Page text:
McDonald's sued by Black franchisee for discrimination, claims he was shut out of affluent locations

Former MLB player and college track star takes on the burger giant

A Black McDonald's franchisee alleged in a lawsuit Tuesday that the McDonald's Corporation discriminated against him by keeping his restaurants out of affluent areas.

Herbert Washington, who owns 14 McDonald's franchises, claims that the alleged discrimination has led to a $700,000 difference in sales between Black-owned franchises and White-owned franchises.

In a lawsuit filed Tuesday, Washington claimed, “By relegating Black owners to the oldest stores in the toughest neighborhoods, McDonald’s ensured that Black franchisees would never achieve the levels of success that White franchisees could expect.”

The lawsuit was filed in Youngstown, Ohio, where Washington's franchises are located.

“Black franchisees must spend more to operate their stores while White franchisees get to realize the full benefit of their labors," the lawsuit said.

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FAST FOOD GIANTS RACE TO PERFECT THE DRIVE-THROUGH EXPERIENCE

McDonald's contends that "Washington is facing business challenges" and the company has "invested significantly in his organization and offered him multiple opportunities over several years to address these issues."

The giant burger chain told FOX Business in a statement that Washington's "situation is the result of years of mismanagement by Mr. Washington, whose organization has failed to meet many of our standards on people, operations, guest satisfaction and reinvestment."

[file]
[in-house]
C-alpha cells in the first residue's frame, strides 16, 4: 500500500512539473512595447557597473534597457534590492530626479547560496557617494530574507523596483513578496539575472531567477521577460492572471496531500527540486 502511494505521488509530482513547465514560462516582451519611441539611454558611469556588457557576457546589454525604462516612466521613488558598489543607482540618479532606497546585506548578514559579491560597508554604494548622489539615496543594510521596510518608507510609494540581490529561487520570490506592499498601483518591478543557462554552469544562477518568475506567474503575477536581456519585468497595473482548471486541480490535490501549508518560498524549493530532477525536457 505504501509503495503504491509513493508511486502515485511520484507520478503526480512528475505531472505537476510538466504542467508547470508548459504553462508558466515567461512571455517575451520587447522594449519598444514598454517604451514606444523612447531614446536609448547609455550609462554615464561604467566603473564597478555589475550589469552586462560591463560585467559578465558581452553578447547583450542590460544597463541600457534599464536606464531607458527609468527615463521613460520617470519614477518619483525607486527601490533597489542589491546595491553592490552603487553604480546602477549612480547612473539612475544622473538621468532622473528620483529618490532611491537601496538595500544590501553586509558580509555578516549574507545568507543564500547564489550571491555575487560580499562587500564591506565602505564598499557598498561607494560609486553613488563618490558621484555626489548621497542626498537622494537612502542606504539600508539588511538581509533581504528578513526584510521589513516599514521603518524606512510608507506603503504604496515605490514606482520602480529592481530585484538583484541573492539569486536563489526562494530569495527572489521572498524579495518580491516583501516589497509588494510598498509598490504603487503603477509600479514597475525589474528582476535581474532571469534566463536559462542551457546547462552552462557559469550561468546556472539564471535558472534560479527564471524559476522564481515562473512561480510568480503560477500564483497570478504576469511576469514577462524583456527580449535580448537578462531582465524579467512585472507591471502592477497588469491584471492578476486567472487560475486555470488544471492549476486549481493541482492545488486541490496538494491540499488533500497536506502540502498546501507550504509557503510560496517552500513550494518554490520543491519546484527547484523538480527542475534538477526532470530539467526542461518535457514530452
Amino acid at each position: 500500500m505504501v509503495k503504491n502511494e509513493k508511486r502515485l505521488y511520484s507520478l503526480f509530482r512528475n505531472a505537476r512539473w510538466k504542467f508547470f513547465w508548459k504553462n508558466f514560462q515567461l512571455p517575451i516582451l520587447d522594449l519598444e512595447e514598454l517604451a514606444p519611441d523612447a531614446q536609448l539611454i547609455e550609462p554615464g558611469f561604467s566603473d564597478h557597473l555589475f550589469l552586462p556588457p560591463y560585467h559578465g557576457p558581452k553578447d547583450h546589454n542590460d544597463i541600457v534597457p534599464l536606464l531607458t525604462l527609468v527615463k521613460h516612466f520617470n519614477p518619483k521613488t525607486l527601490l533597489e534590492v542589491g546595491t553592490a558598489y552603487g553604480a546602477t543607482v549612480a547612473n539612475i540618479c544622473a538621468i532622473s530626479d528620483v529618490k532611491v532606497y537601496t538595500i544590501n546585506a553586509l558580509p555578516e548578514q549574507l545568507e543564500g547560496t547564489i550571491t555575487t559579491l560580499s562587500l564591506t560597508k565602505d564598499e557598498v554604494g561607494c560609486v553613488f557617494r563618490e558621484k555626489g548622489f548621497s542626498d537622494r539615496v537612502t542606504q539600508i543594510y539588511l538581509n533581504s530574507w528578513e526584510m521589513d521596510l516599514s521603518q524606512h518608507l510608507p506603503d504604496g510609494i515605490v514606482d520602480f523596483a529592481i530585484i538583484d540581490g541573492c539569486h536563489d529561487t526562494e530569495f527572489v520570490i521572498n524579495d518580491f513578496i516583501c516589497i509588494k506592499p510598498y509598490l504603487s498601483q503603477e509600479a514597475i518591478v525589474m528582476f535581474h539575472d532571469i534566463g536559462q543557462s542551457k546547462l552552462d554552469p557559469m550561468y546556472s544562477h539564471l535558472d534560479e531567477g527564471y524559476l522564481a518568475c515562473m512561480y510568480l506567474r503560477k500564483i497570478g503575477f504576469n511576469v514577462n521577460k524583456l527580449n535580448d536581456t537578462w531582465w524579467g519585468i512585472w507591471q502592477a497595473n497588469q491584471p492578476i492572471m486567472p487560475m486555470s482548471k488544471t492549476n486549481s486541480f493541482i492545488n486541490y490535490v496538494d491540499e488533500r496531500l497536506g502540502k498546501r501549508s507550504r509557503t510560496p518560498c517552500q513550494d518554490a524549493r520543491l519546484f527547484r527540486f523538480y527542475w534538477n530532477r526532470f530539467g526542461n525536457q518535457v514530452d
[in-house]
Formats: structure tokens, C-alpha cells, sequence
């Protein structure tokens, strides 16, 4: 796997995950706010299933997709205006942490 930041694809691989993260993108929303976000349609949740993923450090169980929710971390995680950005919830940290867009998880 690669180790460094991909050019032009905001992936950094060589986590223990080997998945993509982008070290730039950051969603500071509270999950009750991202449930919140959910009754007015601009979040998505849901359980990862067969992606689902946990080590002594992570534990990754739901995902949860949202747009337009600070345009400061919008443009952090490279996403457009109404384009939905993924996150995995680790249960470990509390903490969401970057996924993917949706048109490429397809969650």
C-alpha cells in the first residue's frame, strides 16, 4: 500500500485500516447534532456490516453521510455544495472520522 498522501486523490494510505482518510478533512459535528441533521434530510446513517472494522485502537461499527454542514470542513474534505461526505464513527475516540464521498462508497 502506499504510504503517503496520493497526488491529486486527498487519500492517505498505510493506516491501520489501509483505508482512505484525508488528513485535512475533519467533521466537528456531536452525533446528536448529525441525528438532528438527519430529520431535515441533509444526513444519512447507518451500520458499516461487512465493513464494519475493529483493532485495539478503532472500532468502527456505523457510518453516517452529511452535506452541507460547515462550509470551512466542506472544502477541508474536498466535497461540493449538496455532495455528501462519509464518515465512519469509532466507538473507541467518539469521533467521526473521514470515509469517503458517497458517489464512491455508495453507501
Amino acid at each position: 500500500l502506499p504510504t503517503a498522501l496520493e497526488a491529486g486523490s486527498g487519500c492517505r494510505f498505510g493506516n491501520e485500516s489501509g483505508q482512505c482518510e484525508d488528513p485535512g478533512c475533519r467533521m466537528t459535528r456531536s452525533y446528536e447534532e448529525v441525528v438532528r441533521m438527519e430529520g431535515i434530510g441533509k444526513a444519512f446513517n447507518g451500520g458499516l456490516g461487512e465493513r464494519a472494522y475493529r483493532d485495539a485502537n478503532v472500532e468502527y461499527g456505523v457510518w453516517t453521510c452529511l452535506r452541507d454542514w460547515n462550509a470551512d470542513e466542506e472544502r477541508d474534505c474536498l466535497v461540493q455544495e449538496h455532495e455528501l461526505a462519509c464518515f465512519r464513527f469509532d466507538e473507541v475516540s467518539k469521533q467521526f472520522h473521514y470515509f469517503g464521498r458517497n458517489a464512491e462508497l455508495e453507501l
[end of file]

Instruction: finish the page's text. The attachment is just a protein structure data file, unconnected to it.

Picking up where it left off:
Washington's lawsuit comes after 52 Black former McDonald's franchisees sued the company for racial discrimination last year.

They alleged in the September lawsuit that McDonald's steered them to less profitable inner-city locations, required remodeling in a shorter amount of time than White franchisees, and graded Black-owned locations worse than White-owned restaurants.

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Black-owned franchises fell from 377 to 186 since 1996, but McDonald's says the overall representation for Black operators has remained the same as there has been a reduction in the number of franchises across all demographic groups.

Washington is a franchisee that not only provides diversity but notoriety. A former track star at Michigan State University, he played parts of two seasons with the Oakland A's in the mid-1970s as a base-stealing specialist. In 1974 he swiped 29 bases for the A's placing 7th among the league's leaders that season.

The Associated Press contributed to this report.